What kind of position does the art critic assumes for herself here? What about her/his own situatedness? What is the difference between art critic and art historian in their role? There is a need to develop new ways of looking to the experience and creating new ways to trans-value the already existing knowledge produced before and challenge the inherited categories and limitations. If not, then we see the danger of knowledge how strong and powerful it can be in the system and survive as long as there is someone using it and others appreciating.

Reconsidering the previous practices of Oda Projesi we can follow Simon Sheikh’s ideas about constructing possible spaces for thinking (instead of knowledge production), to which I would also add constructing “possible spaces for dreaming”.

1. The physical space of Oda Projesi can be a starting point for reflecting upon possible spaces for thinking. The place that inhabited the project for 5 years and had shaped the idea or other spaces was in the historic neighbourhood Galata in the very heart of Istanbul which is close to where cultural and entertainment life is concentrated. The classic architectural texture of the 19th century to be found in the neighbourhood relates to its cosmopolitan character and the presence of the non-Muslim communities of the Ottoman Empire which is lost along the political changes of the 20th century. Later, the neighbourhood has been receiving inner migration since the late 60’s from east parts of Turkey, mostly from the rural areas. The apartment flat that the project evolved in was encircled with large families that are either relatives with each other, or originate from the same village or town, men work in temporary jobs and women stay at home to take care of the kids and the households. In the quarter, a small courtyard exists in the middle of the houses that face each other, the project space was also facing this meeting spot. Özge Açıkkol was the first to open the privacy of the apartment to public, with her project “About a Useless Space.” 2 She emptied out the middle room and turned it into an “exhibition space” leaving it empty, open to intervention. Oda Projesi as a space opened on January 22nd, 2000, soon after Özge’s project, the apartment flat became a gathering place not only for fellow artists, architects, sociologists, musicians, but also, even especially for, the neighbours. This 45 square-meters of rented space in Galata had changing functions, the project and the contributing people searched constantly for new possibilities, it remained as a non-profit initiative with nearly zero budget, up until 2005, when Oda Projesi was evicted from the apartment due to the change of the property owner in line with the process of gentrification gradually penetrating the neighborhood. Oda Projesi as a physical space had to close on March 16th, 2005. But the group still continues to work in the form annexes to non-physical spaces as radio space or other media as newspaper, postcard, poster and so on…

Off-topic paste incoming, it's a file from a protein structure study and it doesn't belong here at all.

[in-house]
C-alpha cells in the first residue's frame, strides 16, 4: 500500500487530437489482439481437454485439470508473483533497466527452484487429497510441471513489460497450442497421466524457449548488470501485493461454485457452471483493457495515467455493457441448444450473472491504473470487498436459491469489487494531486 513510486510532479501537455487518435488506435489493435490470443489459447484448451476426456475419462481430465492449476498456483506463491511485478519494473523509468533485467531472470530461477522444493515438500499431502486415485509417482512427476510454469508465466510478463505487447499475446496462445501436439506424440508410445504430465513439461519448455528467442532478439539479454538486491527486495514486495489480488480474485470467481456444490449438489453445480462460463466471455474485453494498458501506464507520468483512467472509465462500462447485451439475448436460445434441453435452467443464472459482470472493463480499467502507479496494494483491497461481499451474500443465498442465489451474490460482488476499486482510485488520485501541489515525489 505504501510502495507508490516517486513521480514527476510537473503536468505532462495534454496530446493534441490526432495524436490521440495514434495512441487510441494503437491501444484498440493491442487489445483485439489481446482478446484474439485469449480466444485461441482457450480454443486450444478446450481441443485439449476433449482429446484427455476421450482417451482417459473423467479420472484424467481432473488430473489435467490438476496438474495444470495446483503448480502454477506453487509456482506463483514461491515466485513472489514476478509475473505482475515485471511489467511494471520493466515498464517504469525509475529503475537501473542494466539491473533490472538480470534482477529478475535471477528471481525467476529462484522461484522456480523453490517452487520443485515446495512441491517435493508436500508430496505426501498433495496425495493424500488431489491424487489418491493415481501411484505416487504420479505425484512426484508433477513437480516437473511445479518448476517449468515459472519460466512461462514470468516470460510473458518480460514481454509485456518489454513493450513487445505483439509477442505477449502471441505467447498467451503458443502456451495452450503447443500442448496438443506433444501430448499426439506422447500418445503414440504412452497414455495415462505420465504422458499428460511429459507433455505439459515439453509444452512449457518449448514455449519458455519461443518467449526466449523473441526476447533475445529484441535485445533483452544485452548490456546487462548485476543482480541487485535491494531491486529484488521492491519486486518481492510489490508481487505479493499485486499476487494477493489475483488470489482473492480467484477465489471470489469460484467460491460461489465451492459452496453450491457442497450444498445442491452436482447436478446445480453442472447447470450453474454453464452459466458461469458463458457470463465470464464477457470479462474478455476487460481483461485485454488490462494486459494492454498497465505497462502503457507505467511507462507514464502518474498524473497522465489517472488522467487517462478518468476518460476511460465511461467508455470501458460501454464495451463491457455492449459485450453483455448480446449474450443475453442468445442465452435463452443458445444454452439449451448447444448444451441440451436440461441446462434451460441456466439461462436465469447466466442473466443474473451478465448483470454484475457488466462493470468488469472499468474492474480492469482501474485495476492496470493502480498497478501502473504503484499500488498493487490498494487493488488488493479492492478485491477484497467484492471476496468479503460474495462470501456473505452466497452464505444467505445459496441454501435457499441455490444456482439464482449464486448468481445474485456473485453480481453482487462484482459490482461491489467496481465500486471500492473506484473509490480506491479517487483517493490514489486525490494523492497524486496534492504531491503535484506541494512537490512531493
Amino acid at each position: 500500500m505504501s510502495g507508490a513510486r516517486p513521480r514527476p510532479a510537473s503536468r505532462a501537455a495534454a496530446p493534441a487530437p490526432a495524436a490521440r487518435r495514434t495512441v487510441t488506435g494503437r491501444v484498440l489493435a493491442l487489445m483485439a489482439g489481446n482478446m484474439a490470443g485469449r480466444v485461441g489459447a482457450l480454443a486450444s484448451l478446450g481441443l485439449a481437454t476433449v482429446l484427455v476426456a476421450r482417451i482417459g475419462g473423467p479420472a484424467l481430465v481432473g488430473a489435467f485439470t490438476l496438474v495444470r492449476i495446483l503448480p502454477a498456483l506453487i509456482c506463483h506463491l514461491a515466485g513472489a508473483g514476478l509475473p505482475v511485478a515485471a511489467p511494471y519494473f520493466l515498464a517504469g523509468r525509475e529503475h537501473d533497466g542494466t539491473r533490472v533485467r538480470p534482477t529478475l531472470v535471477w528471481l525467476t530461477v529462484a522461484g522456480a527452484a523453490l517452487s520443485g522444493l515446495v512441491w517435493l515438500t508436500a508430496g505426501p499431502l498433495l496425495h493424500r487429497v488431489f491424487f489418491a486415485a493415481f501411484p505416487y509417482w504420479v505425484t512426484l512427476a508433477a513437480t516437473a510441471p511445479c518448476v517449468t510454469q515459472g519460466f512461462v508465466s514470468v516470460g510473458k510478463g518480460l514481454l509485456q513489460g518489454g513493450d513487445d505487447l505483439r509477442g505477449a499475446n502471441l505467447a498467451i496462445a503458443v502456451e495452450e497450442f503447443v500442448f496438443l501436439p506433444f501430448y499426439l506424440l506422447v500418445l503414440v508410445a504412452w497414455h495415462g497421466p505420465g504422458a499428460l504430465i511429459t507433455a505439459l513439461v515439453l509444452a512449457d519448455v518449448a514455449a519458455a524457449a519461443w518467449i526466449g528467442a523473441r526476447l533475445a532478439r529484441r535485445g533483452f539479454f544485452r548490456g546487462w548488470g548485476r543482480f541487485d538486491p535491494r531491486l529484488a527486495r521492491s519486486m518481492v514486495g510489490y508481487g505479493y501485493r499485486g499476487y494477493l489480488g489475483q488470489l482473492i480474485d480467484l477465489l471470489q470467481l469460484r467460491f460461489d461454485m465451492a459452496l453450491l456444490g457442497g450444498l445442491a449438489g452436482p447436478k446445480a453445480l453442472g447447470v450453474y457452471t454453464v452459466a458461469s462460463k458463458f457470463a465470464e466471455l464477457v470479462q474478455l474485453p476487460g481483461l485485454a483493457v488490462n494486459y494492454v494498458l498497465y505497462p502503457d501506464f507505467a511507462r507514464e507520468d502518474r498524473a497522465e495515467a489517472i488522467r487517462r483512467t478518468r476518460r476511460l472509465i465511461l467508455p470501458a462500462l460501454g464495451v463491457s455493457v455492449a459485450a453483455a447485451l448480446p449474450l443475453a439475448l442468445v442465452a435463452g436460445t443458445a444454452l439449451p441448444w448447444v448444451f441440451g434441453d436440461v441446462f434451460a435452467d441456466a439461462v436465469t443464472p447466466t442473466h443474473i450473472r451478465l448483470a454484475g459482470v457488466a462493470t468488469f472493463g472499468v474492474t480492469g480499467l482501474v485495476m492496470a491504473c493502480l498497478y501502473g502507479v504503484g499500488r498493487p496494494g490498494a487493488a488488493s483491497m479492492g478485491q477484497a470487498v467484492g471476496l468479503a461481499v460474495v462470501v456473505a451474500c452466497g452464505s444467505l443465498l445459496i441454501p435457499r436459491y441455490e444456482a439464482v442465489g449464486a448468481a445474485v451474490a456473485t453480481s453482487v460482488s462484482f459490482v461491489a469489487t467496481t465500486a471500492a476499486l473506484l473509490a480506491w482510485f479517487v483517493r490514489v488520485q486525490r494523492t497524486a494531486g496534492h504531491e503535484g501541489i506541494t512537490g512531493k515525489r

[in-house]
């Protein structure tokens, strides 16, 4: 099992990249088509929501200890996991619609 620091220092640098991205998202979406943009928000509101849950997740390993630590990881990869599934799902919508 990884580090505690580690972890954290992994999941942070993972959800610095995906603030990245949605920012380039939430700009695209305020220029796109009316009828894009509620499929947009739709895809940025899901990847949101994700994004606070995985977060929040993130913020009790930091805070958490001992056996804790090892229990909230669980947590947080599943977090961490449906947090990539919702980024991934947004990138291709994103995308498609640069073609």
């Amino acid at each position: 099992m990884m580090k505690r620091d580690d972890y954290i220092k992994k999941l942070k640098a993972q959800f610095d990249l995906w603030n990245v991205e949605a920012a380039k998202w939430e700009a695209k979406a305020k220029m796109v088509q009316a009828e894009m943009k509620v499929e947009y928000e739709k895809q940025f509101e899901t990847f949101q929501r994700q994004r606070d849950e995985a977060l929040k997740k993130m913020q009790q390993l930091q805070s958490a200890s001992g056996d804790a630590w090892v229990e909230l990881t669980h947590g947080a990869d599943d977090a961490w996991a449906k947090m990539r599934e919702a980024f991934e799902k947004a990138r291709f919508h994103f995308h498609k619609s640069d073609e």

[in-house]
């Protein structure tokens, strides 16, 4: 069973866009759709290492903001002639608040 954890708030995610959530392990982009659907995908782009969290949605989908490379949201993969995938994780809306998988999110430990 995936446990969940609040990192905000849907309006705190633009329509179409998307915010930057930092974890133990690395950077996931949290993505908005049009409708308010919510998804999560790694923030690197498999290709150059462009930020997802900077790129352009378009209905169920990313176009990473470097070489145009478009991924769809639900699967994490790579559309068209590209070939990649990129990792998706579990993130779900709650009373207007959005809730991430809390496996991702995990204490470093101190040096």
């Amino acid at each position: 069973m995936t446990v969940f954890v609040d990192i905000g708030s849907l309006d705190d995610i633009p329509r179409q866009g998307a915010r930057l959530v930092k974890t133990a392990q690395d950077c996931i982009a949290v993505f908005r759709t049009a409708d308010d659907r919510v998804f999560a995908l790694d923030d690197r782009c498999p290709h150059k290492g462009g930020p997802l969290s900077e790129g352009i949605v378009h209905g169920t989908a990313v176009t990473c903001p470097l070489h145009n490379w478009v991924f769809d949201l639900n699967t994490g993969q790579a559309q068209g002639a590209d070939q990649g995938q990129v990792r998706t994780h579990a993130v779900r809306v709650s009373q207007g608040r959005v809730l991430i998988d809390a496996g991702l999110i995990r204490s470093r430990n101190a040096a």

2. Constructing a place, that bears its knowledge with it, as a space:
The term gecekondu which translates from Turkish as “to land by night”, refers to a sort of housing structure built by lower income groups as a solution to poor dwelling conditions of the newcomers to the big cities. There are terms in other languages for similar occurances in the urban setting such as ‘bidonville’ in French, ‘slum’, ‘shanty’ or ‘squatter’s house’ or ‘squatter town’ in English. This type of housing has a considerably low and spontaneous building technology. On the social level, gecekondu is directly linked with poverty, criminality, unemployment and everything that threatens cities, their integrity, health and aesthetics. One of the projects of Oda Projesi done in 2003 was about to work together with a group of experienced gecekondu builders and construct one outside one of the venues of the exhibition. When we had in mind to construct a gecekondu, we thought to ask the worker we met, what kind he would like to make and why. So Mustafa Tetik decided that he wants to built the gecekondu that he had constructed in 1985 when he first came to Istanbul with his family and he said that he would like to do it with his fellow friends.
Concentrating together on the idea of gecekondu and seeing it as a key to think on the usages of spaces in Istanbul was our main concern. What happens if we look to the city through the windows of a gecekondu? Taking the established knowledge and stereotypes on gecekondu in consideration we set out to look at the ways in which to create different meanings to open up other possible socio-spatial models. Challenging the way gecekondu is being represented in the social visibility, we rather aimed seeing it as a possibility. The house was built in 2 days with no police disturbation, with a beautiful view of the Bosphorus, it was named after the builder as “Mustafa Tetik Model” and as each piece in the exhibition has a label, its label was placed near the house. (The opening ceremony of the exhibition was done near the gecekondu by the head of Istanbul Municipality.) One can go in the house, there was nothing to find inside, just two empty rooms, a kitchen and a bathroom. In one of the rooms we placed a pile of newspapers which we named as Annex.